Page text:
Bottom line, this leader has contempt for the current donors on his file. I know that is rather strong. But, seriously, this kind of behavior is just wrong. And the numbers are basically telling the story of hundreds of donors who are collectively saying: “You don’t value me. You are not telling me my giving is making any difference. So I am going away to another organization to make a difference.”
Here’s what you can do to make sure you are not in this situation:
- Do the analysis so you know what is going on. It is simple to do and if you can’t do it internally let us help you. But do it! You need to know the facts about your donor file.
- Audit the attitudes about donors in your organization. Get a fix on how the good people in your nonprofit think and feel about donors. The best was to get to this quickly is to examine the thank you process and system you have in place. If it takes weeks to get a thank you out to a donor that is a huge clue. If it is difficult to find information to send to donors about how their giving is making a difference that is another huge clue. If management is unwilling to spend money on donor care—another clue. If donors are treated as sources of cash vs. partners in doing good, you have identified one more clue. All the facts are sitting right in front of you. Uncover them.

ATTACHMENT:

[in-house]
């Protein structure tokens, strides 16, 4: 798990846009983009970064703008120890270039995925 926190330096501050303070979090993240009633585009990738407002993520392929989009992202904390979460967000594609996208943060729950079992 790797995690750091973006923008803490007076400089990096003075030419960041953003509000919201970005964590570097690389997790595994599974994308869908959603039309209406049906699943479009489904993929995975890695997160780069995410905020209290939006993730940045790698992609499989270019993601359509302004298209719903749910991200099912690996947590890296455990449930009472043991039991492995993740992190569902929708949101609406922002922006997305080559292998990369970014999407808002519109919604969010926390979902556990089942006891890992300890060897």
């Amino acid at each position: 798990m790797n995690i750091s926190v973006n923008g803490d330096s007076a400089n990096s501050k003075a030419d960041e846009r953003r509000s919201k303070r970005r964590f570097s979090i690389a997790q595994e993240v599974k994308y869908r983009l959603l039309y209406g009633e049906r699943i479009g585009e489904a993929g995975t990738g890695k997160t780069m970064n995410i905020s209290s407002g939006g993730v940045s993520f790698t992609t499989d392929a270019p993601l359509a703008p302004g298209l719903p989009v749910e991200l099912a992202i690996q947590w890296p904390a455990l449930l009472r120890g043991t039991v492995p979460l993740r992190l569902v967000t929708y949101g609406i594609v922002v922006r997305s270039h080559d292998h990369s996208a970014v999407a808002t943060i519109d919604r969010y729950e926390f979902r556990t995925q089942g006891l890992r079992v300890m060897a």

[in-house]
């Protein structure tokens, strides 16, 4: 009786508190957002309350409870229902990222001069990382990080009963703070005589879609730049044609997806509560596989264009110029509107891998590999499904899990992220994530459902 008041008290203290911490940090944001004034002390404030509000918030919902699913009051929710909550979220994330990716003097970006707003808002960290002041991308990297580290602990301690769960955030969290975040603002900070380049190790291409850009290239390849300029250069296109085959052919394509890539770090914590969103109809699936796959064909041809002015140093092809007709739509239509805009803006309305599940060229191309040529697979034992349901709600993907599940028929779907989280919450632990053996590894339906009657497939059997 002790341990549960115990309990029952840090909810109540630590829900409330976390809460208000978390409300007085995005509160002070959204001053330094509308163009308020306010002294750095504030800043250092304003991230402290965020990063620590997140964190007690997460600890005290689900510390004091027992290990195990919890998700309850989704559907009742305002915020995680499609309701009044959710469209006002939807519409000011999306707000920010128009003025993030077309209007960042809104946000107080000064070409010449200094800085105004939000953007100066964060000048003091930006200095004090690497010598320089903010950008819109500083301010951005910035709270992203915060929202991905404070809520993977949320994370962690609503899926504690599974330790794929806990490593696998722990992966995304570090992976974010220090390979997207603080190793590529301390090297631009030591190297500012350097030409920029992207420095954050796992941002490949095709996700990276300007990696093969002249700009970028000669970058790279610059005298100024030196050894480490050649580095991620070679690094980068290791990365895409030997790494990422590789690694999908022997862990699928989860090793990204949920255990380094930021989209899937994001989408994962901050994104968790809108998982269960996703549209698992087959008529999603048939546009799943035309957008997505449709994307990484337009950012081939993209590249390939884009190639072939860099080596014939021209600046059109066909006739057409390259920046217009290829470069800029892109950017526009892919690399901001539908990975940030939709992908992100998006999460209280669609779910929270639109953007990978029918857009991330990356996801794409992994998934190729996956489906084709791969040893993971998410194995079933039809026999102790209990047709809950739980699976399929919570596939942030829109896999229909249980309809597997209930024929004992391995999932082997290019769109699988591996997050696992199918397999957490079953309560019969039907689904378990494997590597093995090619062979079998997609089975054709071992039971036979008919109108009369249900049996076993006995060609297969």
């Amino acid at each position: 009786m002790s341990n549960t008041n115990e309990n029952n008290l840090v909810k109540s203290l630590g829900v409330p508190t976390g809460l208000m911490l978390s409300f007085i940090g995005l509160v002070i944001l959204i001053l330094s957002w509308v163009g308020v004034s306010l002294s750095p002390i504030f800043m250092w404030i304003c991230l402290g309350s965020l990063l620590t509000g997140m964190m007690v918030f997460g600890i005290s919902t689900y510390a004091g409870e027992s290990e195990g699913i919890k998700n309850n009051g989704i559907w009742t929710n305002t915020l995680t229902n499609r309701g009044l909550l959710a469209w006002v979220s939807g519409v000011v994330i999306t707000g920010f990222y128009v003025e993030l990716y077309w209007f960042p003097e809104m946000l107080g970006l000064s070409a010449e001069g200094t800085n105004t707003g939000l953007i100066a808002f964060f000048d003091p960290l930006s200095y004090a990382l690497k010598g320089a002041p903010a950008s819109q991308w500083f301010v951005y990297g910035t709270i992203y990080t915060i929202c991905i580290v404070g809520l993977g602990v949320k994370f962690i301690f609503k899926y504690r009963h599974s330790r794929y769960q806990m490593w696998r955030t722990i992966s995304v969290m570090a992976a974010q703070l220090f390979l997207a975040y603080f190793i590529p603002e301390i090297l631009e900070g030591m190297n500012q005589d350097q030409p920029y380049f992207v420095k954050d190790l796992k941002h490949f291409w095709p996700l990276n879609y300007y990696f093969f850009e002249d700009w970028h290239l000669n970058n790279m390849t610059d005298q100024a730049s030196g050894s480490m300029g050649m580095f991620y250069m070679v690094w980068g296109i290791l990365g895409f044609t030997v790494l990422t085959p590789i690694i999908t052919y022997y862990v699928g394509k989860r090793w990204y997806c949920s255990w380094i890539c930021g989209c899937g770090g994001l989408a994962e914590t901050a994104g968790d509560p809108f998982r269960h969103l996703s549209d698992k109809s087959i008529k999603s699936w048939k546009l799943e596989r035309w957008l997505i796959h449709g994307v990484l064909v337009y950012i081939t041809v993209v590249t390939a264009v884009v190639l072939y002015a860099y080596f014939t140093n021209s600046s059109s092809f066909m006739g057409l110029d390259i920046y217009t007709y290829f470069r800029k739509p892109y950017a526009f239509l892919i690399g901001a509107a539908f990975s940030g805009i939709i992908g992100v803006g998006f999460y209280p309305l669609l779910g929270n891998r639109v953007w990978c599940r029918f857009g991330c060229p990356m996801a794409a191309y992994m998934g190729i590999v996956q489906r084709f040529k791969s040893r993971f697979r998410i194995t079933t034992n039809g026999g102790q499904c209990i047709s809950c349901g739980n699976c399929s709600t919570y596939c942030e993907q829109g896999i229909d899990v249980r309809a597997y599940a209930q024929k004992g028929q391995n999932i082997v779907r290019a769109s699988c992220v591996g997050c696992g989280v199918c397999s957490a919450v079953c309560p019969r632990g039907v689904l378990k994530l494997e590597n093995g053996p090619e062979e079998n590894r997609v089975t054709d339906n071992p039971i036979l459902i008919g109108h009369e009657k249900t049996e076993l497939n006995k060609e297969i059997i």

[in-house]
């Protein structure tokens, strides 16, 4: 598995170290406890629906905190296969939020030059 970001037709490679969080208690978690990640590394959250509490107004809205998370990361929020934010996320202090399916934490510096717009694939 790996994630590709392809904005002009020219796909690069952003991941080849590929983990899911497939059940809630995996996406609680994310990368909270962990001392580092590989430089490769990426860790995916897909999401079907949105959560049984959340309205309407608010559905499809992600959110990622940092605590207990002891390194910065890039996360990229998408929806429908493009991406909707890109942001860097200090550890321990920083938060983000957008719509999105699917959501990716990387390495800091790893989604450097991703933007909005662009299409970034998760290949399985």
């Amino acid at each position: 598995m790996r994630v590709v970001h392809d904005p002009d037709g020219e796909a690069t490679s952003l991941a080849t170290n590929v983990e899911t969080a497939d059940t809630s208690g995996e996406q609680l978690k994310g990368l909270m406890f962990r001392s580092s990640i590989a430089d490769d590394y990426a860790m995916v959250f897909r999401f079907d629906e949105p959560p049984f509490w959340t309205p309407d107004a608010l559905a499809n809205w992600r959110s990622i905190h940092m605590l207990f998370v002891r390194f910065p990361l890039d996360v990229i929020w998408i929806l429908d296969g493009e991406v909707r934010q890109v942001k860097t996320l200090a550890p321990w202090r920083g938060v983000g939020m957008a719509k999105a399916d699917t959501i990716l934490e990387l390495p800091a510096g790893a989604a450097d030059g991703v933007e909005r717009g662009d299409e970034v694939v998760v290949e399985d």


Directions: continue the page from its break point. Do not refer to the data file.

- Purpose to do something about it. If your organization is not as donor-centered as it could be, decide to become an internal donor advocate. Believe me, if you do the analysis in No. 1 above, and it shows huge losses from year to year, you will be armed with the best argument why management should shift budget and efforts to caring for donors. Loss of money usually talks!
- Examine your own heart and attitude. It is true that the familiar does get boring and, well, familiar. And I, for one, have to work at staying interested. So if, in your inner self, it is “hard to deal with those donors,” grab yourself by the lapels and do some serious attitude adjustment work. It will honor the donor, help the organization and be good for you.
Our donors are such a wonderful gift to us. And they, collectively, are doing so much good work in our world. Let’s agree to take a look at ourselves, as major gifts officers, to make sure we are doing everything we can to honor them and lift them up.
If you’re hanging with Richard it won’t be long before you’ll be laughing.
He always finds something funny in everything. But when the conversation is about people, their money and giving, you’ll find a deeply caring counselor who helps donors fulfill their passions and interests. Richard believes that successful major-gift fundraising is not fundamentally about securing revenue for good causes. Instead it is about helping donors express who they are through their giving. The Connections blog will provide practical information on how to do this successfully. Richard has more than 30 years of nonprofit leadership and fundraising experience, and is founding partner of the Veritus Group.